# Exact Imprecision

Sometimes you need nicely packable floating point values. I started thinking about this problem after reading Iñigo Quílez’s article storing floating point in 4k. The problem is that using full floating point precision makes the code less compressable.

For example 1.9f will be translated to hex 0×3ff33333 whereas it would be much better to use 0×3ff30000. If there are a lot of values ending with zeros then they can be compressed quite efficiently.

Iñigo Quílez’s idea was to precalculate and define each value from 0.00 to 1.99 that give an exact hex number in a header file and then use the defined values. This method can get a little long when you would try this with more values.

My idea was to do the calculation at compile time with macros.

First thing I tried was the most obvious - convert the floating point value to it’s IEEE format, mask out the values and then convert it back. Unfortunately this ended with problems as gcc doesn’t let you convert float to int that easily. First I had to get the address of the value then convert it to void, then to int pointer then to int and then mask it out - then get address, void, float pointer, float. Problem is that during compile-time we don’t know where the value is and therefore we have to use a temporary variable. Basically I didn’t find a way that compiler could optimize it out.

Then the second thing I tried was using multiplication, masking and division:

 ``````1 `````` ``((float)((int)(x*256) & ~((1 << (ilog(x) - 1)) - 1) )/256.0f)``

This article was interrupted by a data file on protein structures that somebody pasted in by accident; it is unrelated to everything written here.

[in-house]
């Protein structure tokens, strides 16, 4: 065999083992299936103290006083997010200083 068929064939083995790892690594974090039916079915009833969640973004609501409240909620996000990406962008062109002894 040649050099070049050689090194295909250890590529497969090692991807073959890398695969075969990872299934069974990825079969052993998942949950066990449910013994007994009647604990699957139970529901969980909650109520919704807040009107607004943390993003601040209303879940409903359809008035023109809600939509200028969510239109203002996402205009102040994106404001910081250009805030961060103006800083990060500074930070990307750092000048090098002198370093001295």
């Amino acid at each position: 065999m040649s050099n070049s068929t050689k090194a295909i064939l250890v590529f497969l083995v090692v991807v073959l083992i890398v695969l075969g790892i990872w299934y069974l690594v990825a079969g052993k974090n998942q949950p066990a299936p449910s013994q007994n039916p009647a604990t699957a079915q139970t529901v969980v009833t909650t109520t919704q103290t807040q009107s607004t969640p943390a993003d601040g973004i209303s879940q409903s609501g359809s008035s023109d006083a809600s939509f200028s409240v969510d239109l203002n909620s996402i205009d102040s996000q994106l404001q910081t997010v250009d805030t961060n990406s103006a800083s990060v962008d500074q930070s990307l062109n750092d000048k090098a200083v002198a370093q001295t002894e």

Then tested to find a values that provide the least amount of errors and found out that this method is also easily modifiable for different sizes of imprecision. That means you can truncate different amount of nybbles quite easily.

Anyway here’s the full imprecision.h.

 `````` 1 2 3 4 5 6 7 8 9 10 11 12 13 14 15 16 17 18 19 `````` ``````// add here more values if more range is needed #define ilog(x) \ x < 2 ? 1 : x < 4 ? 2 : x < 8 ? 3 : x < 16 ? 4 : \ x < 32 ? 8 : x < 64 ? 9 : x < 128 ? 10 : x < 256 ? 11 : \ x < 512 ? 12 : 13 // imprecision macro P4 ( 4 bytes for float ) // (0.00 .. 1.99) avg err = 0.00375, max err = 0.0075 // (2.00 .. 3.99) avg err = 0.0075, max err = 0.0150 // (4.00 .. 7.99) avg err = 0.0150, max err = 0.0300 // works in range (0.0 ... 4111.9) #define _P(x,y) ((float)((int)(x*(int)y) & ~((1 << (ilog(x) - 1)) - 1) )/y); #define P4(x) _P(x,256.0f) // P3 (0.00 .. 1.99) avg 0.06, max 0.12 #define P3(x) _P(x,16.0f) // P5 (0.00 .. 1.99) avg 0.00023, max 0.00046 #define P5(x) _P(x,4096.0f) // for global precision changes #define P(x) P4(x) ``````

P4 won’t use more than 4 nybbles of hex values and the same goes for the others. So it’s easy to use with different precisions.